Violin players who I listened to a lot and who I tried to imitate are Fernando Suárez Paz, Elvino Vardaro, Enrique Francini and Julio de Caro. My singing style is influenced by tango singers like Mercedes Simone and Libertad Lamarque.

Q: Astor Piazzolla approaches tango from his classical music training. Do you feel that Piazzolla is a true tango composer? Why or why not?

Astor Piazzolla is definitely a tango composer. Although his music is mostly meant for listening instead of dancing, it always gives me this real tango feeling: passionate, melancholic, energetic:


Of course the sound of Piazzolla’s instrument, the bandoneon, reminds me strongly about tango.

Q: Do you have a favorite tango or song that you perform?

Over the years we have collected our favorite songs and left out the ones we didn’t really like. At the moment we only play repertoire that I really like.

But if I had to choose one song, it would be “Desde el alma“. This is a vals with a beautiful melody and the lyrics have a positive message: “If a love story is over, don’t keep looking at the past and feel hurt, but look forward and you’ll find a new love”.


Usually, tango lyrics about love are more dramatic. For example, about feeling hurt in the present when looking back on a love story that ended badly in the past.

Q: That’s lovely, Charlotte. Thank you so much for raising our “tango I.Q.” And thank you and your bandmates for such beautiful passionate music. We wish you and Nuevo Nocturna continued success.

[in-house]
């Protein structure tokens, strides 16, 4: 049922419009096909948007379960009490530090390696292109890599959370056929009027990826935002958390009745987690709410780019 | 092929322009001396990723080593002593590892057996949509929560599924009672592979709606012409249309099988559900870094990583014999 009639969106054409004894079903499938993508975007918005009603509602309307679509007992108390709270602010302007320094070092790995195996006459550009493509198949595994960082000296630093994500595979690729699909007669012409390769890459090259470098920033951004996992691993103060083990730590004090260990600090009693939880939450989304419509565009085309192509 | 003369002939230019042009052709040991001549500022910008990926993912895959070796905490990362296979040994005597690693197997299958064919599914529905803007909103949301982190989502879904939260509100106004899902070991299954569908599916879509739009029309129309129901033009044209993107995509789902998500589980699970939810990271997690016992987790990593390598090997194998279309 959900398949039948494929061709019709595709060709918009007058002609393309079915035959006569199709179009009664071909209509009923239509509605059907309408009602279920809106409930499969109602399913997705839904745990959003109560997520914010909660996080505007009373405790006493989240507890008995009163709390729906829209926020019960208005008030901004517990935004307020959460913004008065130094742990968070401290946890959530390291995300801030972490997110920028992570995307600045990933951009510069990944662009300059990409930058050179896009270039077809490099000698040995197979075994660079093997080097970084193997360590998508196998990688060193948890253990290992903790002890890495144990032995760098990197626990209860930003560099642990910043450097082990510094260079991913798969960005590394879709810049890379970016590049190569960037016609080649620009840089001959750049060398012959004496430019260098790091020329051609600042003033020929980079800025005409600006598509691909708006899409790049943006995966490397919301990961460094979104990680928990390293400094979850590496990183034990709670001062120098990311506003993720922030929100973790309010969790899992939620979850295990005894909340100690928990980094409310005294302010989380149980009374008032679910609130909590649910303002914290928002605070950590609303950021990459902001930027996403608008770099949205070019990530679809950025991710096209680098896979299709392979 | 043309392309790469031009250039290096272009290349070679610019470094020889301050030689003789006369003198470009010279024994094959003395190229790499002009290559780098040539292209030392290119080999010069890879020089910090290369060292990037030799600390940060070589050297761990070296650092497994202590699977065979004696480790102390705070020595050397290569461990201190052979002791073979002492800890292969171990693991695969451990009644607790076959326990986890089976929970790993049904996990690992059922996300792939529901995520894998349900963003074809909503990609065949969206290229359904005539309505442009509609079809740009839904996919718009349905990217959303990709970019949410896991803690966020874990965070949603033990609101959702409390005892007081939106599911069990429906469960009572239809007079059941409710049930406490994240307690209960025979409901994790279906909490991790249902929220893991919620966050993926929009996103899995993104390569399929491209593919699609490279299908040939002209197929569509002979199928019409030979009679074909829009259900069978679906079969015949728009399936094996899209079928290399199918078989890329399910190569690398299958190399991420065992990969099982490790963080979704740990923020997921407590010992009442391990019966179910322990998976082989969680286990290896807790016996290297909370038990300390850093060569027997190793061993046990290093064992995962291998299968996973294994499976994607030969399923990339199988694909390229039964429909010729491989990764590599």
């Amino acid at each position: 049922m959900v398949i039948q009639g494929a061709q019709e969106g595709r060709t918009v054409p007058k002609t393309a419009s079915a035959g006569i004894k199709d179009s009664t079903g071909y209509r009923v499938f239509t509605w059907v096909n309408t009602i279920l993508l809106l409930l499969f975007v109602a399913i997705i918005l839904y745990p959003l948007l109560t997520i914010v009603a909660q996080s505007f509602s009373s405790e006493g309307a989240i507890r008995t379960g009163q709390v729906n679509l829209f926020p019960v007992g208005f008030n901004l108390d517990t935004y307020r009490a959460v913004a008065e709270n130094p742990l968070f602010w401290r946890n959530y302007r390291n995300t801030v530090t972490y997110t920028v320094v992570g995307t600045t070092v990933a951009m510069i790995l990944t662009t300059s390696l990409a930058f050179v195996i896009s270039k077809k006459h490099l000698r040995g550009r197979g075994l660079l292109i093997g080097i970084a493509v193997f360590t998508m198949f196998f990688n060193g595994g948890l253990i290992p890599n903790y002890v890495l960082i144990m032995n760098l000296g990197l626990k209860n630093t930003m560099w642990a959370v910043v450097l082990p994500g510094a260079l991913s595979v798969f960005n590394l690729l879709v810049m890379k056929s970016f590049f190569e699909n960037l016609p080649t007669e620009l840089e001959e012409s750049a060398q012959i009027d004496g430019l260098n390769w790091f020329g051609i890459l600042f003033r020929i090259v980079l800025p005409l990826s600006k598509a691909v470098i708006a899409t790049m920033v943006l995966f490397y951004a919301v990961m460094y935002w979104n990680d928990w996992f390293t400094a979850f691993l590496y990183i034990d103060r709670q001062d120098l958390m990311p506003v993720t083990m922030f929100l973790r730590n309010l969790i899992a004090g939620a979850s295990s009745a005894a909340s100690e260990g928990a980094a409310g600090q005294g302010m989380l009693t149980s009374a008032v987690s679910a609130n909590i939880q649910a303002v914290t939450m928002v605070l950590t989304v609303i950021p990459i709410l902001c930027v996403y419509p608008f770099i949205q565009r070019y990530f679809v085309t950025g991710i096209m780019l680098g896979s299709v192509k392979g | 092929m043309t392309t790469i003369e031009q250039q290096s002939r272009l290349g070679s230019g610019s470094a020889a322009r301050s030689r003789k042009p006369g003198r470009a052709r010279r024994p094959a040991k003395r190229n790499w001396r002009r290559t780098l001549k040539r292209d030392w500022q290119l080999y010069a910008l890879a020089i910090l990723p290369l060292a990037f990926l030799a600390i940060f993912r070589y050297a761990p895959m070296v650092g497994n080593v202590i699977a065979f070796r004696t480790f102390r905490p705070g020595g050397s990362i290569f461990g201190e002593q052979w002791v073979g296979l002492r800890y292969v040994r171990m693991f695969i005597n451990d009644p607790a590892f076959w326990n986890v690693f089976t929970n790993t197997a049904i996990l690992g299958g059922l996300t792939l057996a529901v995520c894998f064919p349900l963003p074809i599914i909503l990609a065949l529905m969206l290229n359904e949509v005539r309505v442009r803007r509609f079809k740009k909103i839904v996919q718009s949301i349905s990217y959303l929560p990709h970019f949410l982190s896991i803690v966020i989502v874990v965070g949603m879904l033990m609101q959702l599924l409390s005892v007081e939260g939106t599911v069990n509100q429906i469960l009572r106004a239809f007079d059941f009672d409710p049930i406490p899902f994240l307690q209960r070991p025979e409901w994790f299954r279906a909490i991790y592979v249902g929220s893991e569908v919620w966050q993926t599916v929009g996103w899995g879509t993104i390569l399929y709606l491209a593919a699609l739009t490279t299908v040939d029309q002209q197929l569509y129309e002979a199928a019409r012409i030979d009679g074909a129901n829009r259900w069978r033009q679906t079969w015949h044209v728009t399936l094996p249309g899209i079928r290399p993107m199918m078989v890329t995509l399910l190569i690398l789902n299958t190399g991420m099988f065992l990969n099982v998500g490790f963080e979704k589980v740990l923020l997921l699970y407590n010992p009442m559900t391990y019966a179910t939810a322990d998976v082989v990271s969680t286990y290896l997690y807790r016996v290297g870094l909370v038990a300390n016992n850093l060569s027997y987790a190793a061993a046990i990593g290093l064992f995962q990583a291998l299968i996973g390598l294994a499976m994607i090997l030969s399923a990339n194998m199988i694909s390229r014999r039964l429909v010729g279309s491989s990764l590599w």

Are looking to for romance? Whether you are a listener, dancer, or musician, the diverse and exciting genre of tango may be your next step. You can find Charlotte Dupuis and her band Nuevo Nocturna online, YouTube, Facebook, and bandcamp. Or maybe step out to your local – or virtual – milonga (tango club) and fall in love with tango for yourself.

Want to become more musical?

Musicality ChecklistWe can help!

Whether you want to sing in tune, play by ear, improvise, write your own songs, perform more confidently or just make faster progress, first you need to know where you're starting from.

The Musicality Checklist will quickly reveal your personal musicality profile and how you can improve your natural musicianship.

Available FREE today!

Get the Checklist

Musical ULearn More inside Musical U

Musical U provides in-depth training modules, an easy-to-use personalised planning system, a friendly and supportive community, and access to expert help whenever you need it.